Generally speaking you can assume all instructions (reading GPIO, etc) require the same amount of power. Its not really true but the power difference is minimal.

Power usage is much more dependent on the number/type of peripherals you have powered on, and the amount of time the micro spends active vs sleeping. So the ADC uses more power, EEPROM writes use a fair amount of power. Specifically something like the EEPROM writes are usually done in fairly large 'chunks' so you should accumulate as much information as you can before doing the write to the EEPROM (if your even using it of course). For the ADC that micro supports doing the ADC read during 2 of its sleep states, as ADC conversion takes a relatively long time this is a good time to sleep.

You should probably just read the sections on power management, sleep states and minimizing power using in the microcontroller's data sheet: linky page 35 on. Keep the AVR in the deepest sleep state possible as long as possible. The only exception to this is that you have to consider the start up and shutdown time. Its not worth it to sleep for 10 cycles if waking back up takes 25, etc.

Do resistors use up battery life? Do capacitors? Do diodes?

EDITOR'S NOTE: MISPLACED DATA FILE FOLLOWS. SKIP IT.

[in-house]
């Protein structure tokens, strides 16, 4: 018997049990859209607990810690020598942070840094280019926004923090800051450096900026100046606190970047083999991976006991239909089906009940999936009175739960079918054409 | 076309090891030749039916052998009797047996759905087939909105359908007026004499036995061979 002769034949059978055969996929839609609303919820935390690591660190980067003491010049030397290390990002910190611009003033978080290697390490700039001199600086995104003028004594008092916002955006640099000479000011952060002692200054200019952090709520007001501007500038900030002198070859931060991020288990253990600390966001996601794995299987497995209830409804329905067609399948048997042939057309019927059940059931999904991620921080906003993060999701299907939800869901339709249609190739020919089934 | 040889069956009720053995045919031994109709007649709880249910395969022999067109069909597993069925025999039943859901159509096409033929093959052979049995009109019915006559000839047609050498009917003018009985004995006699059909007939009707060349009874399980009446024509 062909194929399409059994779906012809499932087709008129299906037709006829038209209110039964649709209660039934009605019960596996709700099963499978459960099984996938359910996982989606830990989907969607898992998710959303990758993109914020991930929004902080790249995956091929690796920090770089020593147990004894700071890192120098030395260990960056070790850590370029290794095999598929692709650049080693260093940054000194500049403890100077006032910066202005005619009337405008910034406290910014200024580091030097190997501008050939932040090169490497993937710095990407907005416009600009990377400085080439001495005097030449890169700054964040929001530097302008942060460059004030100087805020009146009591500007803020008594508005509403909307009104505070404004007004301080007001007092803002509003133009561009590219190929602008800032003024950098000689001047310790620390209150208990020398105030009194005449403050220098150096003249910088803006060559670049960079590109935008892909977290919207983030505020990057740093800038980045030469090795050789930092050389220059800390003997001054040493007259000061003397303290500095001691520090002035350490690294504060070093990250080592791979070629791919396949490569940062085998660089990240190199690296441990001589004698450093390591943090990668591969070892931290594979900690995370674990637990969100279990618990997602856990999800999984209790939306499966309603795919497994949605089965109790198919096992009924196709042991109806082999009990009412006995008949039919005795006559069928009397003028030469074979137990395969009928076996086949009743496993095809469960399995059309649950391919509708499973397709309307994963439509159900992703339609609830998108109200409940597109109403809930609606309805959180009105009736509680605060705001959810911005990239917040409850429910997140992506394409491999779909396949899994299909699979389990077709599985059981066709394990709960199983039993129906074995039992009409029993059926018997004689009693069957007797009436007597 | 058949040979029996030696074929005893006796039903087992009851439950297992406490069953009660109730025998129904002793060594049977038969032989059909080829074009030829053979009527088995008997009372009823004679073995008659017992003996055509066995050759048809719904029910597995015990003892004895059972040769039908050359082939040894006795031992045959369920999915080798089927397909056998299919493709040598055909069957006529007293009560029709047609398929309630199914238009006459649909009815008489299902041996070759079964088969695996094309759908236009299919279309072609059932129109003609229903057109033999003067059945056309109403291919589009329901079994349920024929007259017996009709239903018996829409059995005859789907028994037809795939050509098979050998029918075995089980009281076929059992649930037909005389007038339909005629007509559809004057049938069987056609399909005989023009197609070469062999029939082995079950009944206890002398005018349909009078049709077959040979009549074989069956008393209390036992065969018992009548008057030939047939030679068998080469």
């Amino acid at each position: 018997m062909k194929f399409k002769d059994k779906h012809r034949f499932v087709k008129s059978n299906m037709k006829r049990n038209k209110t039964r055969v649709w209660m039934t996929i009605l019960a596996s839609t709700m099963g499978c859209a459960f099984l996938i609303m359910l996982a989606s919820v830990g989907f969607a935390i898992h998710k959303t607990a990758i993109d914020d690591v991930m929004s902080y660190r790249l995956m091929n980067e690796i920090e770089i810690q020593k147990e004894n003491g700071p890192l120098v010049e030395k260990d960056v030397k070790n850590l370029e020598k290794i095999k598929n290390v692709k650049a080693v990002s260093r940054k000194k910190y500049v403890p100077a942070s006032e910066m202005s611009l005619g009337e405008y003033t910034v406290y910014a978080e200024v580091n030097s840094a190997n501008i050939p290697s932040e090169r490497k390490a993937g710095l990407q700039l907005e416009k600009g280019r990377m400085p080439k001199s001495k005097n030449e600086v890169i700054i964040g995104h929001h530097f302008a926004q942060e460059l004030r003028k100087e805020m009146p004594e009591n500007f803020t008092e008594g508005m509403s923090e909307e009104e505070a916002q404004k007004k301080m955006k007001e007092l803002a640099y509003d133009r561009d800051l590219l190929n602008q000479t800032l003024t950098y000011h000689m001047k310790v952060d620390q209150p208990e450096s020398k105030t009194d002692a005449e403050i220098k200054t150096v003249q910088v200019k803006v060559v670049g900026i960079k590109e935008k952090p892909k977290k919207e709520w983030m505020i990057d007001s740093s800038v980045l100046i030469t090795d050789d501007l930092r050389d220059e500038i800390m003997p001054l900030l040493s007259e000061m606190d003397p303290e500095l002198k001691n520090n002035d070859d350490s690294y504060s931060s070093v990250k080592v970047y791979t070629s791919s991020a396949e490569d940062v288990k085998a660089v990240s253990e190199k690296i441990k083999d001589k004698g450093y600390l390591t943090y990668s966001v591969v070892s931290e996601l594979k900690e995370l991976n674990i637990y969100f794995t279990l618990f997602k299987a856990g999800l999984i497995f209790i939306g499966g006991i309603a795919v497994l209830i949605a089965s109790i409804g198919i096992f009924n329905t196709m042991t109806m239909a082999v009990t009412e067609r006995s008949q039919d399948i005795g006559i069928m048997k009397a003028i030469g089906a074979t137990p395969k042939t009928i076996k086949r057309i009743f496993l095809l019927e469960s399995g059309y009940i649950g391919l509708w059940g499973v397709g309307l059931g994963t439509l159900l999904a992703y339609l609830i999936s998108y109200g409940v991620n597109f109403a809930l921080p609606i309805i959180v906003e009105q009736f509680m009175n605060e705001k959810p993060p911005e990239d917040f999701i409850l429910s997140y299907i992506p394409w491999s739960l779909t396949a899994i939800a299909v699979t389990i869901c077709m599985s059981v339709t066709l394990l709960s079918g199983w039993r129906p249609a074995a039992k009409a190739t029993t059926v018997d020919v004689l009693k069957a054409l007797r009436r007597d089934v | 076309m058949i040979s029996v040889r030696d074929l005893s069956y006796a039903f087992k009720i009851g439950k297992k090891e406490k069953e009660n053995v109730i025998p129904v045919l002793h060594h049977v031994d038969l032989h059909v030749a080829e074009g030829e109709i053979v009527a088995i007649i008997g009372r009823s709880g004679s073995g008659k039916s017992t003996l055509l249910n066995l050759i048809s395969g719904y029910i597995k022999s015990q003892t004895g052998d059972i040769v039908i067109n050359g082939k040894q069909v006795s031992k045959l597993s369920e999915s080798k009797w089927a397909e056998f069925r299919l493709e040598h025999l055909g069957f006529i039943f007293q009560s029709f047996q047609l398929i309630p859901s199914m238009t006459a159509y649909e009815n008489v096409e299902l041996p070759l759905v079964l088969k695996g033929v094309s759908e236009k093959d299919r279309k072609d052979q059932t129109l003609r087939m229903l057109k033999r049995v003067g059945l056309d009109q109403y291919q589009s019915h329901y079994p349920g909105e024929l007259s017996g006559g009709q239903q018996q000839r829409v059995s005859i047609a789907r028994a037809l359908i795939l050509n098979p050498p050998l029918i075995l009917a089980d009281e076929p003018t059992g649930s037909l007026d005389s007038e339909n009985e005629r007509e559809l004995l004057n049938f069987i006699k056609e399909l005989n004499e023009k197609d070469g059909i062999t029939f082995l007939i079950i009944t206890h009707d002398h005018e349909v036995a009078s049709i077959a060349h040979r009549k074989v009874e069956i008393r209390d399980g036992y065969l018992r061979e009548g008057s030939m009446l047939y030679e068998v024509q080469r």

They all do to some extent. Resistors dissipate the most in most applications:

P = V*I

P = V^2 / R or P = I^2 * R (where V is the voltage drop across the resistor)

Diode's have a (relatively) fixed voltage drop, so power dissipation is almost exclusively tied to current passing through the diode. For instance a diode with a 0.7V forward voltage drop, P = 0.7 * I if current is moving forward through the diode. This is a simplification of course and you should check out the operating mode based on the diode's I-V characteristics.

Capacitors theoretically shouldn't dissipate any power, but in reality they have a finite series resistance and non-zero leakage current which means they do dissipate some power, generally not something you should worry about with such low voltages though. That being said choosing capacitors with minimal leakage current and ESR is a power win.